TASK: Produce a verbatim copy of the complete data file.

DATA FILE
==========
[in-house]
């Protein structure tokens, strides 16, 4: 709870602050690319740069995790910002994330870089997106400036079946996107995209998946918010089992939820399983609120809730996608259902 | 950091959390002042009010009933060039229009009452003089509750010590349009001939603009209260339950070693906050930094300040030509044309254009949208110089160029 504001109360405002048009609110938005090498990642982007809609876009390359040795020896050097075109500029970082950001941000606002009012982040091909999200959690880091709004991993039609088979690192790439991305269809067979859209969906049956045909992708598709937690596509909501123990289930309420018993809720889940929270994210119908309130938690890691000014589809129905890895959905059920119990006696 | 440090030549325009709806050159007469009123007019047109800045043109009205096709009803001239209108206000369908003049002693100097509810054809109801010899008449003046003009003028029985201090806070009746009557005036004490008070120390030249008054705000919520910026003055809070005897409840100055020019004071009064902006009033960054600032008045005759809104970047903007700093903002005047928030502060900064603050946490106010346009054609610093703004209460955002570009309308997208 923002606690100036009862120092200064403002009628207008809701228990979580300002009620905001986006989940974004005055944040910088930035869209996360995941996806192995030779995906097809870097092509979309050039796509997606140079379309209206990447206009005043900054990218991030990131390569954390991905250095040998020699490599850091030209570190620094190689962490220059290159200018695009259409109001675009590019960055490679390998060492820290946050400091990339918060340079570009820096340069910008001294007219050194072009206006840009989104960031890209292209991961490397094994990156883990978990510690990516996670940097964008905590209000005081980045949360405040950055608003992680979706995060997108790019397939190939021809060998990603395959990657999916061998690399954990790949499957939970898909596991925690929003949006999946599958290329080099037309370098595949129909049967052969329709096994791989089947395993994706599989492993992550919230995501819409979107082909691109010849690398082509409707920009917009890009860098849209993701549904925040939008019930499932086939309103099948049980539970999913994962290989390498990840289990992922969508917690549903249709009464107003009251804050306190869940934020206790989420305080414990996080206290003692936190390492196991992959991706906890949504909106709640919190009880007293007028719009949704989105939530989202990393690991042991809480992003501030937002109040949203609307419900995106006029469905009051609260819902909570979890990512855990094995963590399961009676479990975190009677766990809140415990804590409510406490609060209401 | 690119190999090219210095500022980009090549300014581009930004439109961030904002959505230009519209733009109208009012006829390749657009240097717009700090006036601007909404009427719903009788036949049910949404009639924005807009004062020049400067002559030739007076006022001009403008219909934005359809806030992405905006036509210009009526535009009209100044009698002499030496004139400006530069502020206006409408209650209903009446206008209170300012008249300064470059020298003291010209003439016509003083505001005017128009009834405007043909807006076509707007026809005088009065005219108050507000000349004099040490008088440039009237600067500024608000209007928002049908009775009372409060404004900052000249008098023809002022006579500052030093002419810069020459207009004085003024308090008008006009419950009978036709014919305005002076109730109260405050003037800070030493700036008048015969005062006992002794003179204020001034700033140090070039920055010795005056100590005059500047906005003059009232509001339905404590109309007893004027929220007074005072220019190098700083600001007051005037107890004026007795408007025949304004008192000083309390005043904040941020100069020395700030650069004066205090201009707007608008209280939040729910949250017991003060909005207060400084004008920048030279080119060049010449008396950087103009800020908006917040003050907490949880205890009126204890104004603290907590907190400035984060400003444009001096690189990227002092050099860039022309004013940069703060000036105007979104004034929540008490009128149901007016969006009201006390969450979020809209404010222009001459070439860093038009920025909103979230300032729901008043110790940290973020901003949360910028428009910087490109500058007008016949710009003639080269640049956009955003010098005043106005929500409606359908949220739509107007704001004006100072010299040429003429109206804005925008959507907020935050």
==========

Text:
[in-house]
């Protein structure tokens, strides 16, 4: 709870602050690319740069995790910002994330870089997106400036079946996107995209998946918010089992939820399983609120809730996608259902 | 950091959390002042009010009933060039229009009452003089509750010590349009001939603009209260339950070693906050930094300040030509044309254009949208110089160029 504001109360405002048009609110938005090498990642982007809609876009390359040795020896050097075109500029970082950001941000606002009012982040091909999200959690880091709004991993039609088979690192790439991305269809067979859209969906049956045909992708598709937690596509909501123990289930309420018993809720889940929270994210119908309130938690890691000014589809129905890895959905059920119990006696 | 440090030549325009709806050159007469009123007019047109800045043109009205096709009803001239209108206000369908003049002693100097509810054809109801010899008449003046003009003028029985201090806070009746009557005036004490008070120390030249008054705000919520910026003055809070005897409840100055020019004071009064902006009033960054600032008045005759809104970047903007700093903002005047928030502060900064603050946490106010346009054609610093703004209460955002570009309308997208 923002606690100036009862120092200064403002009628207008809701228990979580300002009620905001986006989940974004005055944040910088930035869209996360995941996806192995030779995906097809870097092509979309050039796509997606140079379309209206990447206009005043900054990218991030990131390569954390991905250095040998020699490599850091030209570190620094190689962490220059290159200018695009259409109001675009590019960055490679390998060492820290946050400091990339918060340079570009820096340069910008001294007219050194072009206006840009989104960031890209292209991961490397094994990156883990978990510690990516996670940097964008905590209000005081980045949360405040950055608003992680979706995060997108790019397939190939021809060998990603395959990657999916061998690399954990790949499957939970898909596991925690929003949006999946599958290329080099037309370098595949129909049967052969329709096994791989089947395993994706599989492993992550919230995501819409979107082909691109010849690398082509409707920009917009890009860098849209993701549904925040939008019930499932086939309103099948049980539970999913994962290989390498990840289990992922969508917690549903249709009464107003009251804050306190869940934020206790989420305080414990996080206290003692936190390492196991992959991706906890949504909106709640919190009880007293007028719009949704989105939530989202990393690991042991809480992003501030937002109040949203609307419900995106006029469905009051609260819902909570979890990512855990094995963590399961009676479990975190009677766990809140415990804590409510406490609060209401 | 690119190999090219210095500022980009090549300014581009930004439109961030904002959505230009519209733009109208009012006829390749657009240097717009700090006036601007909404009427719903009788036949049910949404009639924005807009004062020049400067002559030739007076006022001009403008219909934005359809806030992405905006036509210009009526535009009209100044009698002499030496004139400006530069502020206006409408209650209903009446206008209170300012008249300064470059020298003291010209003439016509003083505001005017128009009834405007043909807006076509707007026809005088009065005219108050507000000349004099040490008088440039009237600067500024608000209007928002049908009775009372409060404004900052000249008098023809002022006579500052030093002419810069020459207009004085003024308090008008006009419950009978036709014919305005002076109730109260405050003037800070030493700036008048015969005062006992002794003179204020001034700033140090070039920055010795005056100590005059500047906005003059009232509001339905404590109309007893004027929220007074005072220019190098700083600001007051005037107890004026007795408007025949304004008192000083309390005043904040941020100069020395700030650069004066205090201009707007608008209280939040729910949250017991003060909005207060400084004008920048030279080119060049010449008396950087103009800020908006917040003050907490949880205890009126204890104004603290907590907190400035984060400003444009001096690189990227002092050099860039022309004013940069703060000036105007979104004034929540008490009128149901007016969006009201006390969450979020809209404010222009001459070439860093038009920025909103979230300032729901008043110790940290973020901003949360910028428009910087490109500058007008016949710009003639080269640049956009955003010098005043106005929500409606359908949220739509107007704001004006100072010299040429003429109206804005925008959507907020935050």